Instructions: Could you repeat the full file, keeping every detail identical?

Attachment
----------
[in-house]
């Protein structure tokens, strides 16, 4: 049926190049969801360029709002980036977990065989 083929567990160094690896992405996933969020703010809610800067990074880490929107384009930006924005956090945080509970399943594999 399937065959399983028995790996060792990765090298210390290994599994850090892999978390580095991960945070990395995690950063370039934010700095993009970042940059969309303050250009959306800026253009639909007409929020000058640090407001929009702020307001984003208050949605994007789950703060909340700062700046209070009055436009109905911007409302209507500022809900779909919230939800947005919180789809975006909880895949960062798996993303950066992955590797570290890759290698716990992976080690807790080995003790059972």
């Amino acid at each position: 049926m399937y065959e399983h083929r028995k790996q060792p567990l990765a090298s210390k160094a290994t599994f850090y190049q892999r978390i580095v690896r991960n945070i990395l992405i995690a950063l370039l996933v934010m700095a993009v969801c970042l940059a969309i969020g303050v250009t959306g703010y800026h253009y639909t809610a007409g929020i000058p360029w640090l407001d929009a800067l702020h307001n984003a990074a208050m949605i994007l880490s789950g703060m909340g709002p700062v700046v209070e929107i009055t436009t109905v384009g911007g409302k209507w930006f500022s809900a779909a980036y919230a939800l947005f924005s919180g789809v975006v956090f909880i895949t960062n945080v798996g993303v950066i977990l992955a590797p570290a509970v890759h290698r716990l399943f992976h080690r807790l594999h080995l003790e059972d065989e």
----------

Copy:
[in-house]
């Protein structure tokens, strides 16, 4: 049926190049969801360029709002980036977990065989 083929567990160094690896992405996933969020703010809610800067990074880490929107384009930006924005956090945080509970399943594999 399937065959399983028995790996060792990765090298210390290994599994850090892999978390580095991960945070990395995690950063370039934010700095993009970042940059969309303050250009959306800026253009639909007409929020000058640090407001929009702020307001984003208050949605994007789950703060909340700062700046209070009055436009109905911007409302209507500022809900779909919230939800947005919180789809975006909880895949960062798996993303950066992955590797570290890759290698716990992976080690807790080995003790059972």
């Amino acid at each position: 049926m399937y065959e399983h083929r028995k790996q060792p567990l990765a090298s210390k160094a290994t599994f850090y190049q892999r978390i580095v690896r991960n945070i990395l992405i995690a950063l370039l996933v934010m700095a993009v969801c970042l940059a969309i969020g303050v250009t959306g703010y800026h253009y639909t809610a007409g929020i000058p360029w640090l407001d929009a800067l702020h307001n984003a990074a208050m949605i994007l880490s789950g703060m909340g709002p700062v700046v209070e929107i009055t436009t109905v384009g911007g409302k209507w930006f500022s809900a779909a980036y919230a939800l947005f924005s919180g789809v975006v956090f909880i895949t960062n945080v798996g993303v950066i977990l992955a590797p570290a509970v890759h290698r716990l399943f992976h080690r807790l594999h080995l003790e059972d065989e």